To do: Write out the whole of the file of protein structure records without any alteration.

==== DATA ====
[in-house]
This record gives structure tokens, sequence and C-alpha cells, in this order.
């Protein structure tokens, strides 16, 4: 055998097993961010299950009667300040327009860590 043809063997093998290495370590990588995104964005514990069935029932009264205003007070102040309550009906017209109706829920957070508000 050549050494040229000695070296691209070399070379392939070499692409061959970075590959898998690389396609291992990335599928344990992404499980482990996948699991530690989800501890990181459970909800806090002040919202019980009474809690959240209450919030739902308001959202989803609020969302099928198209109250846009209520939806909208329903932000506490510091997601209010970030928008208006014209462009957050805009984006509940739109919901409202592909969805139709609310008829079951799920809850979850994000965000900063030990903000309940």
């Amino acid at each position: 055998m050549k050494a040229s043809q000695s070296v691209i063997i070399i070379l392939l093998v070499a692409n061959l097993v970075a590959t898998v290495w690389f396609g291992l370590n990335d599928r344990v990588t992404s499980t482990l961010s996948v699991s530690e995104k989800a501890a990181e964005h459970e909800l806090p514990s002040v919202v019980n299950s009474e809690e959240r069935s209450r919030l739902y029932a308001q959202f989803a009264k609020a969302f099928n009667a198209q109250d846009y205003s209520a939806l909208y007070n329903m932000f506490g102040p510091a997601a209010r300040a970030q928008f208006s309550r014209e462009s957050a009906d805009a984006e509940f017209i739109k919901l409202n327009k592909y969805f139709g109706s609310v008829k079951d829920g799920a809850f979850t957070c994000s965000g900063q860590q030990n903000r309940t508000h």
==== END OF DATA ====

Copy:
[in-house]
This record gives structure tokens, sequence and C-alpha cells, in this order.
């Protein structure tokens, strides 16, 4: 055998097993961010299950009667300040327009860590 043809063997093998290495370590990588995104964005514990069935029932009264205003007070102040309550009906017209109706829920957070508000 050549050494040229000695070296691209070399070379392939070499692409061959970075590959898998690389396609291992990335599928344990992404499980482990996948699991530690989800501890990181459970909800806090002040919202019980009474809690959240209450919030739902308001959202989803609020969302099928198209109250846009209520939806909208329903932000506490510091997601209010970030928008208006014209462009957050805009984006509940739109919901409202592909969805139709609310008829079951799920809850979850994000965000900063030990903000309940």
């Amino acid at each position: 055998m050549k050494a040229s043809q000695s070296v691209i063997i070399i070379l392939l093998v070499a692409n061959l097993v970075a590959t898998v290495w690389f396609g291992l370590n990335d599928r344990v990588t992404s499980t482990l961010s996948v699991s530690e995104k989800a501890a990181e964005h459970e909800l806090p514990s002040v919202v019980n299950s009474e809690e959240r069935s209450r919030l739902y029932a308001q959202f989803a009264k609020a969302f099928n009667a198209q109250d846009y205003s209520a939806l909208y007070n329903m932000f506490g102040p510091a997601a209010r300040a970030q928008f208006s309550r014209e462009s957050a009906d805009a984006e509940f017209i739109k919901l409202n327009k592909y969805f139709g109706s609310v008829k079951d829920g799920a809850f979850t957070c994000s965000g900063q860590q030990n903000r309940t508000h």